Poker being a game of incomplete information, equity assessment is a central aspect. Pot equity is assessed to measure the value of our holding, fold equity is measured by estimating how probable it is that our opponent(s) will fold, and showdown value appears when we have decent pot equity with a marginal hand.
Properly assessing these equities is essential in making winning poker decisions. A poker hand calls for us to make numerous assumptions about our opponents’ hand ranges, our perceived ranges and about how everyone will act/react during play. This makes assessing pot equity one of the toughest skills a winning poker player must master.
But the goal of this article is not to tackle difficult equity estimation problems. My goal with this article is to convince you to follow the simplest of poker advice; I plead with you to stop adding value to your hands due to story equity!
What is Story Equity?
I coined the term Story Equity to describe the act of giving value to marginal hands due to the fact that we might have a good story to tell after losing a big pot with it.
Not only does story equity have negative chip/cash value, the “story” part is also vastly overrated. YOUR STORY IS NOT NEARLY AS COMPELLING AS YOU MAY THINK. Your poker buddies, tablemates, co-workers and relatives will be extremely underwhelmed.
Forms of Story Equity
In order to help you recognize the spots where you might commonly assess Story Equity to your hand, here are the 3 most common forms.
When a tilting player gets robbed by the deck, he wants the table to witness the visual evidence. Coolers and bad beats are easily the most common poker stories overheard in home games and card rooms. People can’t wait to share these stories with the world, and they need to get felted to make the story complete.
Famous TV players like Phil Ivey, Tom Dwan and Gus Hansen have made huge bluffs look like the Holy Grail of poker strategy. Fact is, these players don’t bluff blindly; they pick optimal spots to do so. Bluffing someone out of huge pot and showing the table afterwards might sound like a winning play, but doing so primarily for the sake of having a story to tell is a losing proposition.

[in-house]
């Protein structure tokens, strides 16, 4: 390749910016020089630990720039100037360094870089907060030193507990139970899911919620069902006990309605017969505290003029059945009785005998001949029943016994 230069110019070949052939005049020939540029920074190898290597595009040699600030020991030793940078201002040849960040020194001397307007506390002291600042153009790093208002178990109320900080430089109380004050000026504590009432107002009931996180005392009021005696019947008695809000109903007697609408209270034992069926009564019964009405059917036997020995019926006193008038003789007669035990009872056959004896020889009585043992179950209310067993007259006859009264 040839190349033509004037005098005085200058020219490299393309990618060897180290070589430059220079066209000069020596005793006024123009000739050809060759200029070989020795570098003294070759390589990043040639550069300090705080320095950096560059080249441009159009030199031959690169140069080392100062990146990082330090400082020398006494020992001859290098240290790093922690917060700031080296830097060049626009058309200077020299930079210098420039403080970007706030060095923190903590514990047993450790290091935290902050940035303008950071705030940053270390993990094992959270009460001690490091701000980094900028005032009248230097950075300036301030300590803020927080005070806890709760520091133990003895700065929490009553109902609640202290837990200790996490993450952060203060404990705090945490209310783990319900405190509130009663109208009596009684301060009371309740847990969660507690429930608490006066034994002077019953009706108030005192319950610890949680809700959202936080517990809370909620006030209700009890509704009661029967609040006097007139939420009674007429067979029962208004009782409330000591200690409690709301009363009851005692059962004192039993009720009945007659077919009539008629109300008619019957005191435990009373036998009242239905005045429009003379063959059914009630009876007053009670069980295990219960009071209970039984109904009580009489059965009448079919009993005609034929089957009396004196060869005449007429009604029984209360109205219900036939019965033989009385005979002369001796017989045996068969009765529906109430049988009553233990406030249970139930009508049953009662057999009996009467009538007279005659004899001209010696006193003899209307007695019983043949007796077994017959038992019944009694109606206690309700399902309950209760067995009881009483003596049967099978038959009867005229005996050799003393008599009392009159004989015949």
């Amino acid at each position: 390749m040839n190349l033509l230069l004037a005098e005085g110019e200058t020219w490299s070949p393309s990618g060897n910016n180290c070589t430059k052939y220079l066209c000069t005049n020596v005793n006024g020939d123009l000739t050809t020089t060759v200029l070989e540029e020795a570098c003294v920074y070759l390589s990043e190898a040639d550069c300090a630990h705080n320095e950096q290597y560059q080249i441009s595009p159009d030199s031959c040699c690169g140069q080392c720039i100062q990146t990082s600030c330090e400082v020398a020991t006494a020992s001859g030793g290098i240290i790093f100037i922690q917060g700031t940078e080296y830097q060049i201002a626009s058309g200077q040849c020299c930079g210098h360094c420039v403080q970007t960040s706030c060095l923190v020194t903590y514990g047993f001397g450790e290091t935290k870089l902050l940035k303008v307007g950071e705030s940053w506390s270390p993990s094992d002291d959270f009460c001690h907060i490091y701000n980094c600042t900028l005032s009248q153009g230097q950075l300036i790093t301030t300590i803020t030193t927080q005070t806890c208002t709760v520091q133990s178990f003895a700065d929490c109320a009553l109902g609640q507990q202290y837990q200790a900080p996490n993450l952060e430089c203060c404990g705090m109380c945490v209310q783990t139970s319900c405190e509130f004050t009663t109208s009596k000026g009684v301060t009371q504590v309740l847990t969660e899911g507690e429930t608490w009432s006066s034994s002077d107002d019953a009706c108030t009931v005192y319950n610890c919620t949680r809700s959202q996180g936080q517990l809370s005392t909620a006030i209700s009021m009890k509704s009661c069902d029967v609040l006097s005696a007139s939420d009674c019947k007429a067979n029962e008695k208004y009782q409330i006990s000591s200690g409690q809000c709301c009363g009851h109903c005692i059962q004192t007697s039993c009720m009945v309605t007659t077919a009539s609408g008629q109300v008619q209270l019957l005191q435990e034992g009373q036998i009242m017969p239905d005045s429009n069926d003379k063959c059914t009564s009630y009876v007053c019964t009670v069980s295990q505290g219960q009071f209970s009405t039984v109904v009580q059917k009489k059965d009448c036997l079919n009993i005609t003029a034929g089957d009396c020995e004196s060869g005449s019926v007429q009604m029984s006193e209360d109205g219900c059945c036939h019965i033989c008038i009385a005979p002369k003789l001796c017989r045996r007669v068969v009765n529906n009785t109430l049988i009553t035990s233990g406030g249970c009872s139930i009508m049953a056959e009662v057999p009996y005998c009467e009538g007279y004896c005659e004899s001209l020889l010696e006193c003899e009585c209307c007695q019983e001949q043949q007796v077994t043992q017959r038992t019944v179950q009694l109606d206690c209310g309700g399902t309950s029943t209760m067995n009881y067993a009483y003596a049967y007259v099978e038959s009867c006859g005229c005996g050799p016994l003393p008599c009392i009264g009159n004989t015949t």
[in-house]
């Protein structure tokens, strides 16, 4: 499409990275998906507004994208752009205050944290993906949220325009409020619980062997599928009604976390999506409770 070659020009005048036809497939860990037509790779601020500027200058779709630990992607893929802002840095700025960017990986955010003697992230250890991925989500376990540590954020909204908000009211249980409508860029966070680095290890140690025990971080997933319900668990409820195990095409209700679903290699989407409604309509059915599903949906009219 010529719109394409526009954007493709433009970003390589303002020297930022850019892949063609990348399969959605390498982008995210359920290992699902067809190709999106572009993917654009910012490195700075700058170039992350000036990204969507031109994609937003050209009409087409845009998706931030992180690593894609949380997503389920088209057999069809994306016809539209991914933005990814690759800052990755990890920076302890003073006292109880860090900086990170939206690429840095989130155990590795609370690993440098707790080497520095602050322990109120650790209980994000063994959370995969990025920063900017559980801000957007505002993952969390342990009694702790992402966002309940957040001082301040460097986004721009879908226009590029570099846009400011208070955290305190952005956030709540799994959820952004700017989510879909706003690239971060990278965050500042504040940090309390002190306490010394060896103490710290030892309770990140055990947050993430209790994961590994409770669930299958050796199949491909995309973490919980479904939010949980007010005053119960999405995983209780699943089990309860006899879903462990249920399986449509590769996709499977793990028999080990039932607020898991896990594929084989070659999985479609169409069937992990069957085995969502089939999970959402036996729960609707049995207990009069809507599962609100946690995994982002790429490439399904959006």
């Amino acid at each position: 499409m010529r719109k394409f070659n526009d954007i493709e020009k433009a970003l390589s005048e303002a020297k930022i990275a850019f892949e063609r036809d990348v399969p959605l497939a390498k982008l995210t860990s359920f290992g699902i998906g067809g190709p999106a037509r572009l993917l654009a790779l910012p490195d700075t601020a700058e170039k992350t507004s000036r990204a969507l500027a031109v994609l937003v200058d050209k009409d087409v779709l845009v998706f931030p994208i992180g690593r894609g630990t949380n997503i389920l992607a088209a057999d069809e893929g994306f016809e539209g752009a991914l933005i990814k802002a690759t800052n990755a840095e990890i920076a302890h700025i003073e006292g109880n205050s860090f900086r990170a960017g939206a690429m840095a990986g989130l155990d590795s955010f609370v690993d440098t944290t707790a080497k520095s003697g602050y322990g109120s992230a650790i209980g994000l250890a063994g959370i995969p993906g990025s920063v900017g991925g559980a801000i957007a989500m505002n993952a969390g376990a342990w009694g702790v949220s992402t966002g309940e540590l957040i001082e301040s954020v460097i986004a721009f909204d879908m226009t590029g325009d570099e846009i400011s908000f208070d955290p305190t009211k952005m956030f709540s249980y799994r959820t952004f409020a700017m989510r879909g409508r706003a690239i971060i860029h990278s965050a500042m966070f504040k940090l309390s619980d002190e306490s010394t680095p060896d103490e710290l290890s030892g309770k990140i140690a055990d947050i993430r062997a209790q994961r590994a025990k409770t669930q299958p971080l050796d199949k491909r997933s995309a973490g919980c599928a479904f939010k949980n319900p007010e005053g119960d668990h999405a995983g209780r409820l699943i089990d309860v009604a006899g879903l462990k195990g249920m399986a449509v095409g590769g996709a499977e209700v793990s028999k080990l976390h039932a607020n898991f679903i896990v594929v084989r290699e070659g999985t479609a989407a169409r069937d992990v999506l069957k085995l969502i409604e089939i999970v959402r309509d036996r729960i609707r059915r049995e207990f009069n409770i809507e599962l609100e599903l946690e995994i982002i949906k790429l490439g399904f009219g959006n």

This form of story equity is less common than the others, but it can be just as costly. Players fall in love with specific raggedy hole cards, and feel the need to overplay them.
Doyle Brunson famously loves to play 10-2 since clinching two WSOP bracelets with the hand. A few years ago, I saw Doyle confess on TV (I think it was during an episode of Poker After Dark) that he has lost tons of money with his favorite hand. He feels like he has to play it to continue the story and he pays dearly for it.
Personally, I have a weakness for 10-6. This started about 5 years ago when I was playing a session of heads up freeze-outs with a good friend of mine. Our table was two cardboard moving boxes and we were sitting on beer coolers playing in the empty house I was moving into the next morning. It was a weird session and my anxious mood (I dread moving) had me begging for a light moment. When I played a very loose 10-6 in a huge pot and bluffed him on the river, I showed the bluff and hilarity ensued. My buddy overreacted and I rubbed it in emphatically. I now refer to 10-6 as being the nuts to anyone willing to listen. But the hand is a big loser for me and will continue to be so unless I let this story die.
The Bottom Line
Poker is a complex, psychological game that tends to present conflicting goals. Winning chips/dollars/tournaments should be the ultimate goal for any competitive player but the journey often blinds us from the destination. The need to demonstrate our prowess or the frustration this beautiful game inflicts upon us can be overbearing. Fight these urges, and save the story telling for your losing opponents.